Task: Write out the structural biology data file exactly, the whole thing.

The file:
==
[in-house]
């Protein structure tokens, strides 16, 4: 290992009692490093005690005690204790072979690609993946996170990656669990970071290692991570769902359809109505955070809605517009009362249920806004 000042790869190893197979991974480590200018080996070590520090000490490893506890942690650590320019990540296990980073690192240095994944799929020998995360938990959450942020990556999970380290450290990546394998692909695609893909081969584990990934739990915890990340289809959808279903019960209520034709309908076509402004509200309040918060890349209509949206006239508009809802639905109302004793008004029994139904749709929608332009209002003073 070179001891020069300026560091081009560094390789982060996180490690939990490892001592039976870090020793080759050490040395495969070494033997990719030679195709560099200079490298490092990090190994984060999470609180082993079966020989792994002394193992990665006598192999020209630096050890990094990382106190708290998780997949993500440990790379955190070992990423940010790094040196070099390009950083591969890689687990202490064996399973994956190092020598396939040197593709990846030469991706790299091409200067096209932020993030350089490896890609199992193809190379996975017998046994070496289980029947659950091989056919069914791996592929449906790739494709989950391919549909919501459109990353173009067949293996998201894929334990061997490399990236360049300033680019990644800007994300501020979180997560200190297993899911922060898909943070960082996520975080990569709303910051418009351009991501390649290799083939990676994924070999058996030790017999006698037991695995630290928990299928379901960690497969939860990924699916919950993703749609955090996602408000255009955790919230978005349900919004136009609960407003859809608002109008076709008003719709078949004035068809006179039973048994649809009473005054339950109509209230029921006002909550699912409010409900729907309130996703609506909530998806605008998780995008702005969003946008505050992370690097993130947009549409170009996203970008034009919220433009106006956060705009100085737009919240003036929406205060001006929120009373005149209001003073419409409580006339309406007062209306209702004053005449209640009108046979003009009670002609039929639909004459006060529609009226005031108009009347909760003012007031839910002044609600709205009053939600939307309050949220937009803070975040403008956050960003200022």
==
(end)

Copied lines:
[in-house]
């Protein structure tokens, strides 16, 4: 290992009692490093005690005690204790072979690609993946996170990656669990970071290692991570769902359809109505955070809605517009009362249920806004 000042790869190893197979991974480590200018080996070590520090000490490893506890942690650590320019990540296990980073690192240095994944799929020998995360938990959450942020990556999970380290450290990546394998692909695609893909081969584990990934739990915890990340289809959808279903019960209520034709309908076509402004509200309040918060890349209509949206006239508009809802639905109302004793008004029994139904749709929608332009209002003073 070179001891020069300026560091081009560094390789982060996180490690939990490892001592039976870090020793080759050490040395495969070494033997990719030679195709560099200079490298490092990090190994984060999470609180082993079966020989792994002394193992990665006598192999020209630096050890990094990382106190708290998780997949993500440990790379955190070992990423940010790094040196070099390009950083591969890689687990202490064996399973994956190092020598396939040197593709990846030469991706790299091409200067096209932020993030350089490896890609199992193809190379996975017998046994070496289980029947659950091989056919069914791996592929449906790739494709989950391919549909919501459109990353173009067949293996998201894929334990061997490399990236360049300033680019990644800007994300501020979180997560200190297993899911922060898909943070960082996520975080990569709303910051418009351009991501390649290799083939990676994924070999058996030790017999006698037991695995630290928990299928379901960690497969939860990924699916919950993703749609955090996602408000255009955790919230978005349900919004136009609960407003859809608002109008076709008003719709078949004035068809006179039973048994649809009473005054339950109509209230029921006002909550699912409010409900729907309130996703609506909530998806605008998780995008702005969003946008505050992370690097993130947009549409170009996203970008034009919220433009106006956060705009100085737009919240003036929406205060001006929120009373005149209001003073419409409580006339309406007062209306209702004053005449209640009108046979003009009670002609039929639909004459006060529609009226005031108009009347909760003012007031839910002044609600709205009053939600939307309050949220937009803070975040403008956050960003200022």